“I had very good professors and a lot of fine classes. I majored in history in college, and I remember Father (Ramón) Betanzos’ classes. He was a very fine instructor, and his classes were very formative and helpful. Having classes like that certainly shaped my formation, my thinking, and helped me in my priesthood.”
—Hartford Archbishop Leonard P. Blair
“Father Paul Berg was always a standout for me. He was a fine philosopher, a man of charity, a man committed to Christ and quietly pious, often caught with a flashlight praying the Stations in the dark. He did two things by my lights for which I am grateful. He pushed back the darkness and he stood at his station until he died. I thought he was something, and I pray that I can in some measure imitate him. To me, Father Paul Berg represented the venerable tradition both in the seminary, in the priesthood, and in our families of those who understand the law of the gift, of pushing back the darkness and standing until you die.”
Where was your favorite place to pray?
“I loved spending time in Sacred Heart’s chapel. Later in the evening, right before I’d go to bed, it was very quiet, and there were no lights, except for around the altar. It was always a time to just place all of my concerns, all of my needs, all of my need for mercy, in front of the Sacred Heart of Jesus. To this day, I still replicate that practice of closing out my day by giving everything back to the Lord.”
What makes Sacred Heart’s historic campus so unique?
“Aside from the human element, I would say the historic building leaves a mark on you. It’s so impressive and beautiful, and I think that beauty symbolizes all of the experiences that I’ve had there. I was ordained a priest by Cardinal (John) Dearden right there in the chapel—I requested that, and afterward, some of my contemporaries were also ordained there—so for me, it’s always been a very significant place.”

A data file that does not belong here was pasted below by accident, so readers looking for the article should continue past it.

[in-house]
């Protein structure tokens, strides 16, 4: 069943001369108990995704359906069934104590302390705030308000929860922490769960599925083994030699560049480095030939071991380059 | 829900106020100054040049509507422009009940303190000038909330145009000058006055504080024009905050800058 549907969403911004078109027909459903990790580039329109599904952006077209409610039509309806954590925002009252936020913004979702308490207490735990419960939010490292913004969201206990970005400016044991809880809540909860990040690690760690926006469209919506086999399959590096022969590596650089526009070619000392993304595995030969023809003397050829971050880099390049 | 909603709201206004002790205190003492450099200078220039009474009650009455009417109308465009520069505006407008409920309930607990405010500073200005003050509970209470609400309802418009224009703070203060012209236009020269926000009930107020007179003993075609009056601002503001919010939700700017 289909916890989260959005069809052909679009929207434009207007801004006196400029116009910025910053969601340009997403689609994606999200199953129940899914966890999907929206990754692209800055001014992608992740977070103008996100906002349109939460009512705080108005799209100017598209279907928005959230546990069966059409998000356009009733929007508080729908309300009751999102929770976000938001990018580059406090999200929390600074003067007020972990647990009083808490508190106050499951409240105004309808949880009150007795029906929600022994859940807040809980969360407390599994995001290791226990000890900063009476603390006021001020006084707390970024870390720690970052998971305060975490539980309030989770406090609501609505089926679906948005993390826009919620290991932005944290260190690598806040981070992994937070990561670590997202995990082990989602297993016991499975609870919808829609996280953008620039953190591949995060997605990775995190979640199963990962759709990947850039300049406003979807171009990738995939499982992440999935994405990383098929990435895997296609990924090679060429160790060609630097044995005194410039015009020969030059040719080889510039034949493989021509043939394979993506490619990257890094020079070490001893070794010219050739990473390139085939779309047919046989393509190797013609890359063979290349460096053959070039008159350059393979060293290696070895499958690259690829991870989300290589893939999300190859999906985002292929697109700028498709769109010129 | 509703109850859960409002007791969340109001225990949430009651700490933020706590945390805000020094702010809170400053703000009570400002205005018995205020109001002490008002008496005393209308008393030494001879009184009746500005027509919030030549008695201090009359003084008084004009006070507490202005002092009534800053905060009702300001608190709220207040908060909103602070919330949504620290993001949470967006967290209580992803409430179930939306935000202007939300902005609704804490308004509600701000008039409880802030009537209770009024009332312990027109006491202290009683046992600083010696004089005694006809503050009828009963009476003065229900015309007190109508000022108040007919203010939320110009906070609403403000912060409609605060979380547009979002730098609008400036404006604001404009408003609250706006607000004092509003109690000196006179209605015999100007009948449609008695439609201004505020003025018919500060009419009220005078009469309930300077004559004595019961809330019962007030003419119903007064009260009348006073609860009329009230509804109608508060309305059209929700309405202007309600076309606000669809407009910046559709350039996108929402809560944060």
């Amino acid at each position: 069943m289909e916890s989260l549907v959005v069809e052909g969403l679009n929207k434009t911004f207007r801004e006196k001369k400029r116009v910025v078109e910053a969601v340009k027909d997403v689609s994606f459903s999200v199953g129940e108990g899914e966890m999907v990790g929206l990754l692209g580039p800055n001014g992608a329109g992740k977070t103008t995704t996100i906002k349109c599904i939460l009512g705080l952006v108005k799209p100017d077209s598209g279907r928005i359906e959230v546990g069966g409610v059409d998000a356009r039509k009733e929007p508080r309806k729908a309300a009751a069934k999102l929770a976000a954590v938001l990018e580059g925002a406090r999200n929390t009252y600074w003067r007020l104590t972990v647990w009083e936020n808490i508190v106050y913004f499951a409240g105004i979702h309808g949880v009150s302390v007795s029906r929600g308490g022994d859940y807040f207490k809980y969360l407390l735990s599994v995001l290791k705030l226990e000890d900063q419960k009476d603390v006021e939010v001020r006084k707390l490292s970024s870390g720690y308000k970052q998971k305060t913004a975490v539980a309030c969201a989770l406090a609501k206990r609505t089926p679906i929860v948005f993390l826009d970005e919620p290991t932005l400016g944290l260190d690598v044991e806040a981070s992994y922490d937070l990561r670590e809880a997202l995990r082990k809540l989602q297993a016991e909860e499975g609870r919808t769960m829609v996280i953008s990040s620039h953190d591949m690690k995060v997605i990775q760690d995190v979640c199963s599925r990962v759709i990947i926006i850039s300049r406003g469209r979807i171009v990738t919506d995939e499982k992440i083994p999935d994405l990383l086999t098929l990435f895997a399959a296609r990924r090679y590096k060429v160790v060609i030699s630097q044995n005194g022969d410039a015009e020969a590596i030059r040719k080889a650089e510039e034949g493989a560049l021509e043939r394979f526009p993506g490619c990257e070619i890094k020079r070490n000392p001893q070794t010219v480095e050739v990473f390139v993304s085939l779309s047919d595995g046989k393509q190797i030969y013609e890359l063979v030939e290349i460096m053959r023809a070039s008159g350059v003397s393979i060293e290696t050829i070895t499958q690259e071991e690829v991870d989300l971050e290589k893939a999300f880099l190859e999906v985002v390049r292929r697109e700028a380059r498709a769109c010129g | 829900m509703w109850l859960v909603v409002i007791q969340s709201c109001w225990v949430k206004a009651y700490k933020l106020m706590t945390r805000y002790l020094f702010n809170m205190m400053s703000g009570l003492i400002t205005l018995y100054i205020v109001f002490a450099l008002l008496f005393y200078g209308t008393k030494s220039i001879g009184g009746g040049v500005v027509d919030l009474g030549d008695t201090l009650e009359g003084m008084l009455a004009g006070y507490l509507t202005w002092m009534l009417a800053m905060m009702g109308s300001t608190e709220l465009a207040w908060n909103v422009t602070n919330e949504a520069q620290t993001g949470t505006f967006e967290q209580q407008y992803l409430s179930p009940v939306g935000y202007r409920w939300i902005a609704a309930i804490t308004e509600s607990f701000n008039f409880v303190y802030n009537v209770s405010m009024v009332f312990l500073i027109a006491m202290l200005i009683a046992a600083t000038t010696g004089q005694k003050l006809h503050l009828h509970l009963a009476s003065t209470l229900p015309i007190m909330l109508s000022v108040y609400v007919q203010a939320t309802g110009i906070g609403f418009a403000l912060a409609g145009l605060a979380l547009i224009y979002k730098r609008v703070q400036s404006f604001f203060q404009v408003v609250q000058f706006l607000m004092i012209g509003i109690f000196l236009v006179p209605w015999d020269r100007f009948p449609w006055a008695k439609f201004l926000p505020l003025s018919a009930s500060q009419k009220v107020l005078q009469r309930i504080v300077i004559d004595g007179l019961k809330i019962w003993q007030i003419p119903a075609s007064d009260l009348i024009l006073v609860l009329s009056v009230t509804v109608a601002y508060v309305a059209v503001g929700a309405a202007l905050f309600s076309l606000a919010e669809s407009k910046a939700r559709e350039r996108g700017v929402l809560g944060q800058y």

“Few people know that Sacred Heart has the largest collection of Pewabic tile in the state of Michigan. The chapel itself, in my humble opinion, is one of the most beautiful seminary chapels in the world. The Tudor Gothic style is beautiful, and a lot of work and a lot of love has been put into it.”
“The building was completed in 1924—I believe it only took a year and a half to build. It was an incredibly quick build. It’s amazing, and it’s a tribute to this day to the generosity of the people of the Diocese of Detroit at that time.”
How has Sacred Heart’s location—in the heart of Detroit—been a blessing over the years?
“There’s no denying Sacred Heart is a centerpiece of the neighborhood. The seminary leadership really wanted us to be good neighbors to the community around us. As an urban Church, I think we’re much more connected through our formation to serve the people of Detroit.”
—Bishop Donald F. Hanchon, retired auxiliary bishop of Detroit
“Being in the heart of the city really helped us to see how our ministry was meant to go out to others. It wasn’t just to be locked up in the seminary. Coming from the suburbs, it was very different. And yet it was very rewarding that we were in the city.”
“Just as our beloved city has experienced periods of growth and periods of struggle with pain and racism and poverty, so has the Church. Being right in the heart of the city, Sacred Heart is a constant witness to that fact. Even under difficult circumstances, the mission is the same: the mission of Christ to go everywhere and preach the Gospel.”
How has Sacred Heart been accommodating to seminarians of different rites, dioceses, and religious communities over the years?
“When I was a seminarian—and especially today as a bishop sending our seminarians to Sacred Heart—we never saw ourselves as outsiders. We always saw ourselves as belonging. (As Chaldeans) we feel that we’re enriching Sacred Heart, and Sacred Heart is enriching us. We see beautiful relationships being created (between seminarians of different rites and dioceses), and these relationships are priceless. They go beyond just seminary formation. We have a unique opportunity to show the catholicity, the universality, of our faith.”